Tunable Color Parallel Tandem Organic Light Emitting Devices with Carbon Nanotube and Metallic Sheet Interlayers




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American Institute of Physics



Parallel tandem organic light emitting devices (OLEDs) were fabricated with transparent multiwall carbon nanotube sheets (MWCNT) and thin metal films (Al, Ag) as interlayers. In parallel monolithic tandem architecture, the MWCNT (or metallic films) interlayers are an active electrode which injects similar charges into subunits. In the case of parallel tandems with common anode (C. A.) of this study, holes are injected into top and bottom subunits from the common interlayer electrode; whereas in the configuration of common cathode (C. C.), electrons are injected into the top and bottom subunits. Both subunits of the tandem can thus be monolithically connected functionally in an active structure in which each subunit can be electrically addressed separately. Our tandem OLEDs have a polymer as emitter in the bottom subunit and a small molecule emitter in the top subunit. We also compared the performance of the parallel tandem with that of in series and the additional advantages of the parallel architecture over the in-series were: tunable chromaticity, lower voltage operation, and higher brightness. Finally, we demonstrate that processing of the MWCNT sheets as a common anode in parallel tandems is an easy and low cost process, since their integration as electrodes in OLEDs is achieved by simple dry lamination process.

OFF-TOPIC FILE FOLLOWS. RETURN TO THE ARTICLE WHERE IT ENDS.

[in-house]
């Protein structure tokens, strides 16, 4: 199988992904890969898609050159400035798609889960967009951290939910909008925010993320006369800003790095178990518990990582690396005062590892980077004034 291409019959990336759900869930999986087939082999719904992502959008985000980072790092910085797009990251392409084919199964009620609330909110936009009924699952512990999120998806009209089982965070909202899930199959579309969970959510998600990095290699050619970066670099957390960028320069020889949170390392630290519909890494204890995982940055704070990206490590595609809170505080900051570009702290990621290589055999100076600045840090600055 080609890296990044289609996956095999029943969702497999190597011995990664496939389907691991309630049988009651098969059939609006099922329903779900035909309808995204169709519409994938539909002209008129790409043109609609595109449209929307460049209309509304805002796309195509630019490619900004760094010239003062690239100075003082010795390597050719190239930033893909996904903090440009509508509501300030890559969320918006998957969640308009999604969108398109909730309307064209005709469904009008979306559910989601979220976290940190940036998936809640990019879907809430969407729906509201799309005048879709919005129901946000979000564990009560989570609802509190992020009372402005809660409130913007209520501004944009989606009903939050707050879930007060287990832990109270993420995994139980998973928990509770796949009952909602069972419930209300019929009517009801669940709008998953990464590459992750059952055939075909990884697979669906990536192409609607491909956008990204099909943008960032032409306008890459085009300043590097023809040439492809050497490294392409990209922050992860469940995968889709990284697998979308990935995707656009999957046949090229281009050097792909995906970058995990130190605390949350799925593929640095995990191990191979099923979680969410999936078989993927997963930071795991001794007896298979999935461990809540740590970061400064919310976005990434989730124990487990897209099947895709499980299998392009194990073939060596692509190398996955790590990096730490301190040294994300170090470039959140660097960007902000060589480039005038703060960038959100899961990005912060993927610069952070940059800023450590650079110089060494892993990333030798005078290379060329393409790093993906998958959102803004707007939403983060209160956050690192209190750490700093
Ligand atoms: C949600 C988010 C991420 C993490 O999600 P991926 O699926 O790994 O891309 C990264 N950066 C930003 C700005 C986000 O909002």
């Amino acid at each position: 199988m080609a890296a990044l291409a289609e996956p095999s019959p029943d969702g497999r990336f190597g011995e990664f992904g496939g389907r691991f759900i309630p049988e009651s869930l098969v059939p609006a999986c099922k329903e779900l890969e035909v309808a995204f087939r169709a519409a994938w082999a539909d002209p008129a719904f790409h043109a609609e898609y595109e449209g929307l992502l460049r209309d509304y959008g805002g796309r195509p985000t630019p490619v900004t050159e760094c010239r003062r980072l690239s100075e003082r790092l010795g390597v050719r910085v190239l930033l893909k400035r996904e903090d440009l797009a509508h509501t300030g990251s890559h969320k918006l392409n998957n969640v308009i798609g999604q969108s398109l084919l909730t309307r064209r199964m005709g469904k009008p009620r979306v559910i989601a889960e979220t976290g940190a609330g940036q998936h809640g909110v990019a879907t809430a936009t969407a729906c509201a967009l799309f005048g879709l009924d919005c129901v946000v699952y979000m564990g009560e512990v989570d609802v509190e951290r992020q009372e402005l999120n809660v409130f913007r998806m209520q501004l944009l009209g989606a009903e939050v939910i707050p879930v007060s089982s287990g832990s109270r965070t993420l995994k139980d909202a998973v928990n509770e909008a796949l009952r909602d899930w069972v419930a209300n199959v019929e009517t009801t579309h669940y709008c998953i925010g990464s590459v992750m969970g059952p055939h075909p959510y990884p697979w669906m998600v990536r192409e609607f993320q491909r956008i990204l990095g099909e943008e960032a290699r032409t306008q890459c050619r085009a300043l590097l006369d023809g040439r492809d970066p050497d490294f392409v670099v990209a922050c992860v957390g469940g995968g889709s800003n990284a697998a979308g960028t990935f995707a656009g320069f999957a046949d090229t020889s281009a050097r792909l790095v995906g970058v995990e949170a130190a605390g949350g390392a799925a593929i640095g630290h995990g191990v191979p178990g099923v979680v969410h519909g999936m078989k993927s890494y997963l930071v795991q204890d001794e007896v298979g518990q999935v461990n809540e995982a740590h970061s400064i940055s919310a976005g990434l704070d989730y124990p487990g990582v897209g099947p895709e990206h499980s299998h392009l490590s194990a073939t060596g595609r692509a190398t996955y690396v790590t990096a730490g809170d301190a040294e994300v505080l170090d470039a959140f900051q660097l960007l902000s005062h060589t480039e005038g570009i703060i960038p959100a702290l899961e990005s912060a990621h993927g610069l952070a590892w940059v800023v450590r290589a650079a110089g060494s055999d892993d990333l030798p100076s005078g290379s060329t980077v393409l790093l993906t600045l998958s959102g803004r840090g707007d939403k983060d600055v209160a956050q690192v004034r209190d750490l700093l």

Energy consumption, Light emitting diodes, Carbon nanotubes, Anodes, Brightness, Cathodes


This work was supported by funding of the Welch Foundation grant AT-1617, U.S. Department of Energy STTR Grant Nos. DE-SC0001145 and DE-SC00003664, and the Ministry of Education and Science of the Russian Federation in the framework of Increase Competitiveness Program of NUST “MISiS” (No. K2-2015-014).


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